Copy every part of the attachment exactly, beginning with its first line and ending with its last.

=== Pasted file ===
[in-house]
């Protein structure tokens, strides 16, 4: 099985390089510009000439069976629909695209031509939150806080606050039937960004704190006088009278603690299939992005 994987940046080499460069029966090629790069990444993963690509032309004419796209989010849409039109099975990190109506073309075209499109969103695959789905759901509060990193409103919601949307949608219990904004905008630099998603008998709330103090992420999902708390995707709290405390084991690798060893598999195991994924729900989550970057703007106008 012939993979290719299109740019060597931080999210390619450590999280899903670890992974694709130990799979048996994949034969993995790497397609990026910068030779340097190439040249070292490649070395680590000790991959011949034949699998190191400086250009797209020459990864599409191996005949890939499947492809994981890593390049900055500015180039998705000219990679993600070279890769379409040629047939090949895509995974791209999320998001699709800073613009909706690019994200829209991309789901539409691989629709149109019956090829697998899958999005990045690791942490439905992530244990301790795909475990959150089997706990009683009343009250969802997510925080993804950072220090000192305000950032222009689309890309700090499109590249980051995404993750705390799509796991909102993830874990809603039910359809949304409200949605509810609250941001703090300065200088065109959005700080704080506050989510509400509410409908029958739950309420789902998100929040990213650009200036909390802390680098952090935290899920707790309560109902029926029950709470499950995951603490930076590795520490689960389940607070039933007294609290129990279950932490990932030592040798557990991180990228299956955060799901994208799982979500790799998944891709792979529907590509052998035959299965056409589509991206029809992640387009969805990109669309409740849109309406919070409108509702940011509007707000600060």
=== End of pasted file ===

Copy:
[in-house]
């Protein structure tokens, strides 16, 4: 099985390089510009000439069976629909695209031509939150806080606050039937960004704190006088009278603690299939992005 994987940046080499460069029966090629790069990444993963690509032309004419796209989010849409039109099975990190109506073309075209499109969103695959789905759901509060990193409103919601949307949608219990904004905008630099998603008998709330103090992420999902708390995707709290405390084991690798060893598999195991994924729900989550970057703007106008 012939993979290719299109740019060597931080999210390619450590999280899903670890992974694709130990799979048996994949034969993995790497397609990026910068030779340097190439040249070292490649070395680590000790991959011949034949699998190191400086250009797209020459990864599409191996005949890939499947492809994981890593390049900055500015180039998705000219990679993600070279890769379409040629047939090949895509995974791209999320998001699709800073613009909706690019994200829209991309789901539409691989629709149109019956090829697998899958999005990045690791942490439905992530244990301790795909475990959150089997706990009683009343009250969802997510925080993804950072220090000192305000950032222009689309890309700090499109590249980051995404993750705390799509796991909102993830874990809603039910359809949304409200949605509810609250941001703090300065200088065109959005700080704080506050989510509400509410409908029958739950309420789902998100929040990213650009200036909390802390680098952090935290899920707790309560109902029926029950709470499950995951603490930076590795520490689960389940607070039933007294609290129990279950932490990932030592040798557990991180990228299956955060799901994208799982979500790799998944891709792979529907590509052998035959299965056409589509991206029809992640387009969805990109669309409740849109309406919070409108509702940011509007707000600060």